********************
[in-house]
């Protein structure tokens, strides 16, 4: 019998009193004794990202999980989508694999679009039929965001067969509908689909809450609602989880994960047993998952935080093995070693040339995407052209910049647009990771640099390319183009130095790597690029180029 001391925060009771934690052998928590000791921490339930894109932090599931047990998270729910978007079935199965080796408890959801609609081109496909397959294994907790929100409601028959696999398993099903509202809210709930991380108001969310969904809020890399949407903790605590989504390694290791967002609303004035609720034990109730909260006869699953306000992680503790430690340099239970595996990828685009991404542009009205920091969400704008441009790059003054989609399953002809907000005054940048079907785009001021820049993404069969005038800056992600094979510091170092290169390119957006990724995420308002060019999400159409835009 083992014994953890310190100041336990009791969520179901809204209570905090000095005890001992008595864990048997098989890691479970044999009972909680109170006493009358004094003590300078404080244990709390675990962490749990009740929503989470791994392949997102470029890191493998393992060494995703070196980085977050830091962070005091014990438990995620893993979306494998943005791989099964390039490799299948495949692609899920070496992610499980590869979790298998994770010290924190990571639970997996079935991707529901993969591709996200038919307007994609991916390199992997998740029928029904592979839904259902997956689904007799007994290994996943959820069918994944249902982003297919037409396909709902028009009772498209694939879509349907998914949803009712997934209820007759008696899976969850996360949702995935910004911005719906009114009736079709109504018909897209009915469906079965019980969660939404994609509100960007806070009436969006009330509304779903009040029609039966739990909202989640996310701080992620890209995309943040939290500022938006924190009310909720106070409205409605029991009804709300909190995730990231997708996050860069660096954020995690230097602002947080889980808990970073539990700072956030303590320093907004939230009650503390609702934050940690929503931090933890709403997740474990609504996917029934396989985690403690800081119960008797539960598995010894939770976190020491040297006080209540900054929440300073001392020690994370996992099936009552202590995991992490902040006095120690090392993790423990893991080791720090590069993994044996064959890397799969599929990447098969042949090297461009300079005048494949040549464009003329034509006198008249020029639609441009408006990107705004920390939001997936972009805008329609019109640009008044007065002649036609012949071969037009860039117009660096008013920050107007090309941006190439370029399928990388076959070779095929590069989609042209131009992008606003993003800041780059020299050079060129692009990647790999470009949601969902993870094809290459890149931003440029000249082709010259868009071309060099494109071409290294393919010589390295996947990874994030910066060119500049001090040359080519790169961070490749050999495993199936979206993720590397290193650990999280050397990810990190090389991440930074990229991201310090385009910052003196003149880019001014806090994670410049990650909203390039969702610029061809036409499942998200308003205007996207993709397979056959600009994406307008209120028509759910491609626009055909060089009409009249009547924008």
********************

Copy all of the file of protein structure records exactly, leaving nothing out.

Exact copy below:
[in-house]
């Protein structure tokens, strides 16, 4: 019998009193004794990202999980989508694999679009039929965001067969509908689909809450609602989880994960047993998952935080093995070693040339995407052209910049647009990771640099390319183009130095790597690029180029 001391925060009771934690052998928590000791921490339930894109932090599931047990998270729910978007079935199965080796408890959801609609081109496909397959294994907790929100409601028959696999398993099903509202809210709930991380108001969310969904809020890399949407903790605590989504390694290791967002609303004035609720034990109730909260006869699953306000992680503790430690340099239970595996990828685009991404542009009205920091969400704008441009790059003054989609399953002809907000005054940048079907785009001021820049993404069969005038800056992600094979510091170092290169390119957006990724995420308002060019999400159409835009 083992014994953890310190100041336990009791969520179901809204209570905090000095005890001992008595864990048997098989890691479970044999009972909680109170006493009358004094003590300078404080244990709390675990962490749990009740929503989470791994392949997102470029890191493998393992060494995703070196980085977050830091962070005091014990438990995620893993979306494998943005791989099964390039490799299948495949692609899920070496992610499980590869979790298998994770010290924190990571639970997996079935991707529901993969591709996200038919307007994609991916390199992997998740029928029904592979839904259902997956689904007799007994290994996943959820069918994944249902982003297919037409396909709902028009009772498209694939879509349907998914949803009712997934209820007759008696899976969850996360949702995935910004911005719906009114009736079709109504018909897209009915469906079965019980969660939404994609509100960007806070009436969006009330509304779903009040029609039966739990909202989640996310701080992620890209995309943040939290500022938006924190009310909720106070409205409605029991009804709300909190995730990231997708996050860069660096954020995690230097602002947080889980808990970073539990700072956030303590320093907004939230009650503390609702934050940690929503931090933890709403997740474990609504996917029934396989985690403690800081119960008797539960598995010894939770976190020491040297006080209540900054929440300073001392020690994370996992099936009552202590995991992490902040006095120690090392993790423990893991080791720090590069993994044996064959890397799969599929990447098969042949090297461009300079005048494949040549464009003329034509006198008249020029639609441009408006990107705004920390939001997936972009805008329609019109640009008044007065002649036609012949071969037009860039117009660096008013920050107007090309941006190439370029399928990388076959070779095929590069989609042209131009992008606003993003800041780059020299050079060129692009990647790999470009949601969902993870094809290459890149931003440029000249082709010259868009071309060099494109071409290294393919010589390295996947990874994030910066060119500049001090040359080519790169961070490749050999495993199936979206993720590397290193650990999280050397990810990190090389991440930074990229991201310090385009910052003196003149880019001014806090994670410049990650909203390039969702610029061809036409499942998200308003205007996207993709397979056959600009994406307008209120028509759910491609626009055909060089009409009249009547924008």